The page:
ABUJA (Reuters) - Nigerian opposition Senators pushed for President Muhammadu Buhari to face impeachment, 10-months before the end of his second term in office, over the country's spreading security problems, the Senate minority leader said on Wednesday.
Nigerians go to the polls in February 2023 to elect a new president in a hotly contested vote where security and the state of economy will be the main issues.
At a closed Senate session, Senators of the People's Democratic Party (PDP) tried to introduce a motion giving Buhari six-weeks to improve the country's security or face impeachment, Senator Philip Aduda said.
"Nowhere is safe in Nigeria, even Abuja. Urgent steps need to be taken ... we have given the president six weeks to resolve the issue or we impeach him," he said.
Aduda said the motion was blocked by the Senate President, prompting a walkout by opposition Senators. Parliament is controlled by the ruling All Progressive Congress (APC) party and any move to impeach Buhari would require support by two thirds of Senators.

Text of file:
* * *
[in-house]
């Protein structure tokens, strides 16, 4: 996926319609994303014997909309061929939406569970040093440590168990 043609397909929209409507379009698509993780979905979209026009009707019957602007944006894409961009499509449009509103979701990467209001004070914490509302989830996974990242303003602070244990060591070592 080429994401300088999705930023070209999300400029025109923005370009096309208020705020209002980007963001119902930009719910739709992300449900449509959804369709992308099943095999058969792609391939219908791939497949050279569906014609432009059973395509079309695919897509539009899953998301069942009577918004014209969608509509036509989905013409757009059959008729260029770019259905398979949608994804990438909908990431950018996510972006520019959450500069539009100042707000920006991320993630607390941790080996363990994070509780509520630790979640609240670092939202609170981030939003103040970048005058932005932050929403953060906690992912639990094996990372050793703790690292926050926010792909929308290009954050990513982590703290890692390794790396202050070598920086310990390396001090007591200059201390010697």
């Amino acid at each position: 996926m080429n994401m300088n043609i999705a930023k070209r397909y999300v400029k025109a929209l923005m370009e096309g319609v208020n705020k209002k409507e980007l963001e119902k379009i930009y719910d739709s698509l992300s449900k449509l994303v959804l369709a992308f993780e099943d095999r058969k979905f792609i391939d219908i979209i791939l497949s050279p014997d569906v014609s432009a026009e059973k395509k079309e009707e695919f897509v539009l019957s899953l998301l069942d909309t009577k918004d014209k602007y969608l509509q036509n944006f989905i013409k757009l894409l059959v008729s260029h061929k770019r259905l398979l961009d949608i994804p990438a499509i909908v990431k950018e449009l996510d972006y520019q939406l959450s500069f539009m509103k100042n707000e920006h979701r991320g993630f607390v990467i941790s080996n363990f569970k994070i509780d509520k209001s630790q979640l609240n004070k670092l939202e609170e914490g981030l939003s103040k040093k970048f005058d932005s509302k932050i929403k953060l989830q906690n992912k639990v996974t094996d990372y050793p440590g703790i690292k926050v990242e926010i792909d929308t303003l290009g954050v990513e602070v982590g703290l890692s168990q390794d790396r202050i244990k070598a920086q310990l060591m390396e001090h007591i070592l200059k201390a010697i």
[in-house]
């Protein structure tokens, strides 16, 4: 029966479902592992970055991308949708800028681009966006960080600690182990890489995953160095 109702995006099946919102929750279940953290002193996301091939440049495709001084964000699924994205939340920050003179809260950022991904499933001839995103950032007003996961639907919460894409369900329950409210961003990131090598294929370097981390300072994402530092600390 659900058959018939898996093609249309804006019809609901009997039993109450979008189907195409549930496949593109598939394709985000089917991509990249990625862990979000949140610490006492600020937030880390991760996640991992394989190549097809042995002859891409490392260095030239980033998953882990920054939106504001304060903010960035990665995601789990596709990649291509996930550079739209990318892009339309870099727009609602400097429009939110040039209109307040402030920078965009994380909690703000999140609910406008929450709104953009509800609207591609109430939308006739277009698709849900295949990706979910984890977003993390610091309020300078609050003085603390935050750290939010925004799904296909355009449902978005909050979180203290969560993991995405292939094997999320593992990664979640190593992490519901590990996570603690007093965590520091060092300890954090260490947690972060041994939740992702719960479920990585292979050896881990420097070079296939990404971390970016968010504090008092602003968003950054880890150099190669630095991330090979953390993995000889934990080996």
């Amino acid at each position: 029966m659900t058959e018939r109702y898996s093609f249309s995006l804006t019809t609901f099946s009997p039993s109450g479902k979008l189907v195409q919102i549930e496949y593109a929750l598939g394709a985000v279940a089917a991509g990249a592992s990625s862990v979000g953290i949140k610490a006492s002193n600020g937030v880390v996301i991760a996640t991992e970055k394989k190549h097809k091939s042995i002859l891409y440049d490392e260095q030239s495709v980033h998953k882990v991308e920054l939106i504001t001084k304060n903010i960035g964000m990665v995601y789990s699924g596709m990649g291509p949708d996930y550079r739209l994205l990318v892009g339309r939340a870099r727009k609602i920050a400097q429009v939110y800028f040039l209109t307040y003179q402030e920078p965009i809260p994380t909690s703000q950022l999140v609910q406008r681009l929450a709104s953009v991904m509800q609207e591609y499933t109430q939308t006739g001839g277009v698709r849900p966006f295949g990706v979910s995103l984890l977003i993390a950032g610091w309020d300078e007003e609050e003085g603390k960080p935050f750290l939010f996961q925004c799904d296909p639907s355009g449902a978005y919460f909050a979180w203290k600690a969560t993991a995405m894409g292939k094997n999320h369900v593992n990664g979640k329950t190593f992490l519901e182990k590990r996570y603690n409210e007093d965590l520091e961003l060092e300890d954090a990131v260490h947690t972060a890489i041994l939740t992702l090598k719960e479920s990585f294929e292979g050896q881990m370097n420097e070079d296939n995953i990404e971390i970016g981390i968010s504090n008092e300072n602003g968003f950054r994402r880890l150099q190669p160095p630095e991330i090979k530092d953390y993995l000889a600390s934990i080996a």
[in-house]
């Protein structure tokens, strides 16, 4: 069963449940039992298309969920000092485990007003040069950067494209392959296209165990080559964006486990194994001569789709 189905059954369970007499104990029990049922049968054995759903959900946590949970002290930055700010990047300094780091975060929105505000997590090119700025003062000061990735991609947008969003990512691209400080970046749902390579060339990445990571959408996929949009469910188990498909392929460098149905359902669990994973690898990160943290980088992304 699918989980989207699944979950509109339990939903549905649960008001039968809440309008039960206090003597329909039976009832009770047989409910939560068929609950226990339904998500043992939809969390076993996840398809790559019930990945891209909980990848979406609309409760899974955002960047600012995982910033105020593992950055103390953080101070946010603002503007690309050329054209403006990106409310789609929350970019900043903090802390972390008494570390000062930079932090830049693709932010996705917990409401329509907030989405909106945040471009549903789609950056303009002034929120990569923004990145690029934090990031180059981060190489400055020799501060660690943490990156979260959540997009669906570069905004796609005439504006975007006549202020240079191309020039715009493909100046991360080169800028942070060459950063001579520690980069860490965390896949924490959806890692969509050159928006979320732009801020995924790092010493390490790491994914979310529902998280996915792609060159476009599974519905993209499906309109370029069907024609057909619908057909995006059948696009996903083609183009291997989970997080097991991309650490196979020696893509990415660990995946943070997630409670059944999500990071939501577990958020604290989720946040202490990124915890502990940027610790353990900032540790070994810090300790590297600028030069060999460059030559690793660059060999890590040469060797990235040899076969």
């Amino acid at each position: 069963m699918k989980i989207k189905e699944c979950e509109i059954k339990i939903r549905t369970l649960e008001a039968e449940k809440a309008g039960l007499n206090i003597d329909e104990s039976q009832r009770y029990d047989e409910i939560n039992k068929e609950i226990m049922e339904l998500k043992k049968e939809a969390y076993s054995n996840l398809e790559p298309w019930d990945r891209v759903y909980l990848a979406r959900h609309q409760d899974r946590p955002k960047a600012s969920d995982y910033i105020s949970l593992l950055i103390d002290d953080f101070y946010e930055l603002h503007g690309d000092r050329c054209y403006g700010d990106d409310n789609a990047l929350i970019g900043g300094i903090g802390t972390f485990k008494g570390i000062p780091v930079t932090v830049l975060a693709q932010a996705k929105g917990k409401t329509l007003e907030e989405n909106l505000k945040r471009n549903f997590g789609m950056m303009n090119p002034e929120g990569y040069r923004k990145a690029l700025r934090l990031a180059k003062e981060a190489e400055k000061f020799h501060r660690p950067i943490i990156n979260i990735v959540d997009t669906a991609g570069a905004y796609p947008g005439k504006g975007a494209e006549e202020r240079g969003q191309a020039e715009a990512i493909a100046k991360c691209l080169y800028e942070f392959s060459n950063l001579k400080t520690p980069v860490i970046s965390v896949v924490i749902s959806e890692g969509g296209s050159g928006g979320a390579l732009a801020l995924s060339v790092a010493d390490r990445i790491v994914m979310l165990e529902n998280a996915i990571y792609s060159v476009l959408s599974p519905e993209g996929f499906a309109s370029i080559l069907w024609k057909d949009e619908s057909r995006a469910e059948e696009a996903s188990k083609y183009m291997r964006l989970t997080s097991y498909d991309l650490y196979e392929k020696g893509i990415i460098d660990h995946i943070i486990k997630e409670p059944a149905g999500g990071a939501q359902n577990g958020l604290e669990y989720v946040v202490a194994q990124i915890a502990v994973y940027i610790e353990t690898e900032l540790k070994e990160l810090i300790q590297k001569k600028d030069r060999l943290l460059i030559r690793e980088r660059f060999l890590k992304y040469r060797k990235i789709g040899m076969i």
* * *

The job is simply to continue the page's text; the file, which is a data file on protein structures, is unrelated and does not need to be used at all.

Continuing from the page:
The presidency in a statement backed the Senate President for not "entertaining the ridiculous motion to impeach our President".
Nigeria is struggling with security problems across its vast territory, including armed robberies by criminal gangs, an Islamic insurgency in the northeast and a spate of mass school abductions in the northwest.
The government's information minister Lai Mohammed said the impeachment move was propaganda.
"We are working round the clock ... to make sure the situation is brought under control," Mohammed said.
Nigerian authorities ordered schools in the capital Abuja to close on Wednesday two days ahead of summer holidays to avoid them becoming soft targets for terror as insecurity spreads, highlighting the country's security challenges.
Islamic State this month claimed responsibility for a prison raid in Abuja which freed around 440 inmates.
(Additional reporting by Felix Onuah; Writing by Chijioke Ohuocha; Editing by Richard Pullin)